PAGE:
Kitchen Design: What’s New? What’s Old?
So, you want to remodel your kitchen, and you’re looking for ideas. You’ll soon find there are millions of them. Perhaps, so many that the exercise of research just makes the decisions more complicated. There are no hard and fast rules. The kitchen you want has to suit you. Well, it all looks so good! Traditional cabinetry with ultra-modern appliances and accoutrements—and visa-versa—is fast becoming a trend. The mixture of past, present, and imagined future design elements can be melded to create an eclectic whole. Stainless steel and distressed pine together—natural stone and backlit acrylics—bold-colored islands and stained perimeter cabinetry. Seemingly incompatible forms can work to create your eclectic whole. Often, this demands the eye and skills of a professional kitchen designer.
Old world meets new:
The kitchen work triangle of the past has given way to the new kitchen polygon. With the advent of multiple work stations, multiple sinks, pot fillers, mixer lifts, multiple ovens, warming drawers, refrigerators, and cooking surfaces, your kitchen can be as functional as a commercial enterprise. However, this is your kitchen—in your home. You want it to reflect who you are, as well as perform the way you want it to for you, your family and guests. If you intend to go all in with your kitchen remodel, you may need to reconfigure your space. Walls may have to go. You may, at least, need an architect. An experienced kitchen designer can make sense of the endless options, and once the designer understands you, your style, budget, needs, and wants, he/she can begin to shape your kitchen remodel. Of course, if you happen to be one of the fortunate few, the sky’s the limit. However, if you’re like most mortals, you will have a drop-dead budgetary limit to how far you can go. A budget doesn’t have to limit the artistic expression included in your kitchen remodel—just the cost of the components used. A tight budget is very likely to lessen the points of your kitchen polygon, however.
When you are confronted with budgetary sacrifice and compromise in your kitchen remodel, there are areas for which sacrifices are less painless than others. There are usually cost-saving alternatives all around you. It is, however, often difficult to let go of ideas with which you’ve become attached. Just about every piece of your kitchen has a rock-bottom minimum cost, but unfortunately, no such limit exists at the high-end. Fixtures, for example, can be purchased at a home center or discount house, and may suit you fine for some time. Cabinetry can be purchased with less expensive particle board boxes, maintaining genuine wood faces. Much modern-style cabinetry is built with composites, or sustainable hardwoods such as bamboo or cork, which are less expensive than those made with wood from ever-declining forests. There are laminated counter tops available that are nearly indistinguishable from natural granite—and more maintenance free as well. There are many options with backsplashes—far too many to mention here. It’s safe to say that for whatever backsplash you have in mind, there is a less expensive alternative without sacrificing art. Appliances are expensive, and probably is not an area you want to skimp on. Generally, you get what you pay for in appliances; however, there are deals, packages, scratch and dents, clearance buys, and even reconditioned appliances that can help. You get the idea. Do your homework, look around.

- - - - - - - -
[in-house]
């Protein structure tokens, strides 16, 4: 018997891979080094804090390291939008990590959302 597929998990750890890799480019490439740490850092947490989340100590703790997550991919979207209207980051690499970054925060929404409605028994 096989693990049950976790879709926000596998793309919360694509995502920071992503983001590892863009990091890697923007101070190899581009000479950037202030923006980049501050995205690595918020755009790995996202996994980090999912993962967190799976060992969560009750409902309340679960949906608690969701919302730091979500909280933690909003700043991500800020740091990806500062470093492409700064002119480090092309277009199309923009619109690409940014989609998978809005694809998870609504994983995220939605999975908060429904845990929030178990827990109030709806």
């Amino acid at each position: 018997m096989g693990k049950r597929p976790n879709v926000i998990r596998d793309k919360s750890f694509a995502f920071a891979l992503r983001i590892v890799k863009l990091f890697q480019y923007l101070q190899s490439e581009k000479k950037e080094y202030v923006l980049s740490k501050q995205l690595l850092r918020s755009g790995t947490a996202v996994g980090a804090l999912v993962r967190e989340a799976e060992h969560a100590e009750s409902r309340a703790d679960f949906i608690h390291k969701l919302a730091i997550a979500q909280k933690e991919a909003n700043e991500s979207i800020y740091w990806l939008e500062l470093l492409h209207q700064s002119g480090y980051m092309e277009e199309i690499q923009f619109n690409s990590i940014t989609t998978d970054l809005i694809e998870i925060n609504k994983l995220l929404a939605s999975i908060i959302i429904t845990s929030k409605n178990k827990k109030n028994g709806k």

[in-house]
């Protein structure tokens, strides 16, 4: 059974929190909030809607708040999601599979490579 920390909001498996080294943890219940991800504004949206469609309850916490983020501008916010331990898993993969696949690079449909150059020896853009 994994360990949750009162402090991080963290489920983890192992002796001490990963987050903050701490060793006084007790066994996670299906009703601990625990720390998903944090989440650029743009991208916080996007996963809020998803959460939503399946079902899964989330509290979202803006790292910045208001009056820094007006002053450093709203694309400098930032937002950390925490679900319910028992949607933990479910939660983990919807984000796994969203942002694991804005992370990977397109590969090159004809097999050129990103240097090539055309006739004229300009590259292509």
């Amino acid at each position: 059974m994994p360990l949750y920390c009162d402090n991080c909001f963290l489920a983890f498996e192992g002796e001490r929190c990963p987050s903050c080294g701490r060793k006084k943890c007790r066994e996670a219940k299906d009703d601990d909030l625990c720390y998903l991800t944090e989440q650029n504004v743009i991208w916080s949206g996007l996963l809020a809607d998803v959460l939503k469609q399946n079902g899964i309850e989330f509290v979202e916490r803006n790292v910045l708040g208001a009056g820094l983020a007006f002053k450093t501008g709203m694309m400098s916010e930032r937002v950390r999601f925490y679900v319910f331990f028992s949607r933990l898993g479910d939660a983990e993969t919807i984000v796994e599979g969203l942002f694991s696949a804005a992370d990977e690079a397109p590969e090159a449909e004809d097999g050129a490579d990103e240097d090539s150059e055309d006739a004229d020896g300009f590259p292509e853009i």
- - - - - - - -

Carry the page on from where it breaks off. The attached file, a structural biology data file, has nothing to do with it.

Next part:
If you’re really willing to stick your neck out, you can even save money by acting as your own general contractor. Hiring, and coordinating all of the trades and material deliveries can be a whole lot to handle—a whole lot. This is recommended only if you have some experience in this area, or if you know and trust someone that does.
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